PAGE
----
If I had a million dollars I would still approach fly fishing with a low budget mindset. I guess it comes from my fishing roots as a boy: cheap spinning tackle, rubber hip boots (big enough that I would “grow into ’em”), minnows and some Berkley Trilene. We used 6lb test, though — we weren’t savages!
However, I suppose my ownership of a Sage rod and Patagonia waders drives a wedge of hypocrisy right through my opening statement. Some things are worth investing in, I believe, and some deals (like the one I got on the Sage) are just too good to pass up.
I hate the look of brand new, creased waders. I like my old things, and I hold on to gear with rips and tears, cracks and stains and fraying, faded cloth. It reminds me that I fish a lot, and it somehow reminds me to go fish more.
So, I guess everyone draws their own lines in the sand. The same guy who will never drop $500 on a pair of high-end waders may have no problem spending two bills on a custom net.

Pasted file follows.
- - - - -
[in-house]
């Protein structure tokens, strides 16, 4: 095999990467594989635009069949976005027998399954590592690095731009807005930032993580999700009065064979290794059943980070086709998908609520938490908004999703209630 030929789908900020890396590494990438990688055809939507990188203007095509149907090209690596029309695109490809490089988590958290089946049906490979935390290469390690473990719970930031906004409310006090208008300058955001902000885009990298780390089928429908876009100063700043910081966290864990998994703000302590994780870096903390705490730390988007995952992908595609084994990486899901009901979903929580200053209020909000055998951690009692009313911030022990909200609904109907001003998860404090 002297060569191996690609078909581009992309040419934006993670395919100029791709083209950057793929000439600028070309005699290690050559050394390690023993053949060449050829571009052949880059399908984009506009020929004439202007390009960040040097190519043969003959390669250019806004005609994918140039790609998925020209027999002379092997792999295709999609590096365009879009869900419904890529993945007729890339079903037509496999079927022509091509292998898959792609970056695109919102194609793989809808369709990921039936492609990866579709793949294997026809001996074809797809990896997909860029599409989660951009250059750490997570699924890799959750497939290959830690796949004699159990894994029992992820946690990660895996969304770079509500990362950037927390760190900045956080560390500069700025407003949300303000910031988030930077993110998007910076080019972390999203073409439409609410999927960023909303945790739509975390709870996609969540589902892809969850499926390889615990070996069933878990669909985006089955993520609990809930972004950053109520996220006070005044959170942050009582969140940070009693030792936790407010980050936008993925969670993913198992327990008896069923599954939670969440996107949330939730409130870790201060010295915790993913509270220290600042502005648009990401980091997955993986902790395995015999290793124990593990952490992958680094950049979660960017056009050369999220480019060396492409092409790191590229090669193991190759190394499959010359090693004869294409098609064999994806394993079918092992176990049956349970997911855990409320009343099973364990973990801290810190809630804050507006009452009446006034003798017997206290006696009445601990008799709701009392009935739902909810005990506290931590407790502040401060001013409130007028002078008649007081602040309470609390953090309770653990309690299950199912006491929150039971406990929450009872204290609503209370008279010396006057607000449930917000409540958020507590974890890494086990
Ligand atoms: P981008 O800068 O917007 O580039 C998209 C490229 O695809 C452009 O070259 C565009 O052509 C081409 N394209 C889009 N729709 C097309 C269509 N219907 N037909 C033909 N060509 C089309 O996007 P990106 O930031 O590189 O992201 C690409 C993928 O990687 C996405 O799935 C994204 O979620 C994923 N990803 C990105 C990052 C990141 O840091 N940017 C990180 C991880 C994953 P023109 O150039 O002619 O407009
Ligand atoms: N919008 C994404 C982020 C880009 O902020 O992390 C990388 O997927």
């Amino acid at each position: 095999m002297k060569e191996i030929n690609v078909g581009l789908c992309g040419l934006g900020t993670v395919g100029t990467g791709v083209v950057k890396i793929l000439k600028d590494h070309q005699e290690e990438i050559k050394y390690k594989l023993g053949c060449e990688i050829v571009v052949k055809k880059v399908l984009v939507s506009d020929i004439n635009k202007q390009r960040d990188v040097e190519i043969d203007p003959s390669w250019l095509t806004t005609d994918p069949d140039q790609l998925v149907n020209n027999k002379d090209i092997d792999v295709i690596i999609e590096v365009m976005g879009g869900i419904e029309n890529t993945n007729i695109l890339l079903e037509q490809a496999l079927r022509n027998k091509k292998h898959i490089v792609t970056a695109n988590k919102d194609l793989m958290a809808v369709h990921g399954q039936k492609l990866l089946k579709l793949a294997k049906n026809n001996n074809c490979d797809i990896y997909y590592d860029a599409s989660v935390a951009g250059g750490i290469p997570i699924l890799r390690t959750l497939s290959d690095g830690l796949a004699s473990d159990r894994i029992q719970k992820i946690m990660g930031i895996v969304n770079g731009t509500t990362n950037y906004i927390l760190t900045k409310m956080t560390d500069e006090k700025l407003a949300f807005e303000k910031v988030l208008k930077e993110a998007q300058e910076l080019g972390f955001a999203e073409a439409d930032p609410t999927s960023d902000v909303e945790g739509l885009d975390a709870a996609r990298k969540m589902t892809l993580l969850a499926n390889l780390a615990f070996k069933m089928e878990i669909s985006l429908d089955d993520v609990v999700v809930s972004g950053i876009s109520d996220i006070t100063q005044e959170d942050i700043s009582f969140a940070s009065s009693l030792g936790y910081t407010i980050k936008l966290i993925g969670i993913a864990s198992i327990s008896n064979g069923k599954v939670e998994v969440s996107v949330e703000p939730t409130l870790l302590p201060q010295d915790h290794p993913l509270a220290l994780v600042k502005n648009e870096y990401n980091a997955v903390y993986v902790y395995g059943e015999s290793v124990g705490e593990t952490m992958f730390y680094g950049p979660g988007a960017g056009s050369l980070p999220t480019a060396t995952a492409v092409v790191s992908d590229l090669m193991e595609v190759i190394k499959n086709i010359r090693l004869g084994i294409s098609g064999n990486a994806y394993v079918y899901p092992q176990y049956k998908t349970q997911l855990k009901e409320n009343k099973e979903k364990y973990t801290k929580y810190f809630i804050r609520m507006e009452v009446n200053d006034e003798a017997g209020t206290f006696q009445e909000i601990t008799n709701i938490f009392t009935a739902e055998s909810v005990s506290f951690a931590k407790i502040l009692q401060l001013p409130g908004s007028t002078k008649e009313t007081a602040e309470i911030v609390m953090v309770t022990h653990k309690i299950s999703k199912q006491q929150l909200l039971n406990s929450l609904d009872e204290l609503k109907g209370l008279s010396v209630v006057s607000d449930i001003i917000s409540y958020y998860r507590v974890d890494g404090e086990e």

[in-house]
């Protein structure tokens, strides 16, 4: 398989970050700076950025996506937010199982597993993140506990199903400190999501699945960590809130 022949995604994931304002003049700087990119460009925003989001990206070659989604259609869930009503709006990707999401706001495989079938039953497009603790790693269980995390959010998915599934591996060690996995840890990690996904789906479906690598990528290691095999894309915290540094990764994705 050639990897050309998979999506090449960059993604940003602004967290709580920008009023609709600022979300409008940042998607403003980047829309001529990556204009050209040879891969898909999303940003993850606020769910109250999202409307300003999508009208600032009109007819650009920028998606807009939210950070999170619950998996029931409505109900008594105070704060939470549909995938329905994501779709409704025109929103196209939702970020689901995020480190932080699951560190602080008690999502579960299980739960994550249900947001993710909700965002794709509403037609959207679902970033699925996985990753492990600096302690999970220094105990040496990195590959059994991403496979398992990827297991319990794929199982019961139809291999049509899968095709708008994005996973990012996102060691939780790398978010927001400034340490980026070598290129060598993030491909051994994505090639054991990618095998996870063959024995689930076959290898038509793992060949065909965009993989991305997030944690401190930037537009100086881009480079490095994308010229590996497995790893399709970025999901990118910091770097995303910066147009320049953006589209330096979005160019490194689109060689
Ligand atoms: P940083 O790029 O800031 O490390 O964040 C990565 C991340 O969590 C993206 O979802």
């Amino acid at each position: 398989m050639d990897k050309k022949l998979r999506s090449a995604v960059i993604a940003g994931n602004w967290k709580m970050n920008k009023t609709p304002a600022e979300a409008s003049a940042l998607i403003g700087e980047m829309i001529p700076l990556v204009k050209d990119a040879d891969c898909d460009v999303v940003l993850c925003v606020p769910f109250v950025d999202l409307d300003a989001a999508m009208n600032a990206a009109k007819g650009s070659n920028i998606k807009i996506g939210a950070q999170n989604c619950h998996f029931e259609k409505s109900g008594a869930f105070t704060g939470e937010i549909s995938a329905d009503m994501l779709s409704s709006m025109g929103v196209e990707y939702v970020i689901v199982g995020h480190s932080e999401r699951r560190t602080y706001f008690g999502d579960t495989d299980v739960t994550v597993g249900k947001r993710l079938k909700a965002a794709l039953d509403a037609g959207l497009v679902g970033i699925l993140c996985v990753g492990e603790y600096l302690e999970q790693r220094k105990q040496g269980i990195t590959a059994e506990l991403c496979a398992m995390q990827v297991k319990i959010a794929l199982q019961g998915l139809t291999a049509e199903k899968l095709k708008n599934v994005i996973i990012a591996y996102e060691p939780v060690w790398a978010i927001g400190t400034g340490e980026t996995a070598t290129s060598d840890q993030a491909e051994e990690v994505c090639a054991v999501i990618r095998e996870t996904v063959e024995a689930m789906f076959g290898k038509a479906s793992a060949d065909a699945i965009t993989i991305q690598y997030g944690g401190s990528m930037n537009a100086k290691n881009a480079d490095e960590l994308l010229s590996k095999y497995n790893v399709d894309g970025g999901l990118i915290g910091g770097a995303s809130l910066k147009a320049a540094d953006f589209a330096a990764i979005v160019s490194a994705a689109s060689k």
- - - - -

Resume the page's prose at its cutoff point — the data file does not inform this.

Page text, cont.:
My own lines are drawn inversely. I won’t spend big money on a net.
Remarkably, this net is into it’s third season — and I fish hard. Here’s how I’ve kept it going.
When the laminated frame pieces start to separate, I use Zap-a-Gap and some fly line backing to strengthen and hold it together. I put a little glue in the crack, wrap some of the backing and tie a simple overhand knot to keep it tight, then coat the backing with more Zap-a Gap. None of the fixes have failed yet, and I continue to add new fixes as the net tries to fall apart.
When the rubber mesh splits apart in places, I employ the same tools for the fix — just a few wraps of backing to hold the mesh together and a dab of glue. I use Zap-a-Gap because it’s waterproof.
Hopefully these simple fixes help some of you out there who draw your fly fishing budget lines parallel to mine.
If your lines differ, and if you love to spend money on beautiful nets, I’d like to suggest an option. For the same price as the high dollar name-brand nets, you can order a custom net from my friend, Chris Pongrac of Out of the Riffle Woodworks. They are stunning.
Find Chris on Instagram: @outoftherifflewoodworks
Find Chris on Etsy: OutOfTheRiffleWood
Gorgeous works of art. Kinda makes me feel silly and ashamed to keep fixing my Made in China fish scooper.
Enjoy the day.
T R O U T B I T T E N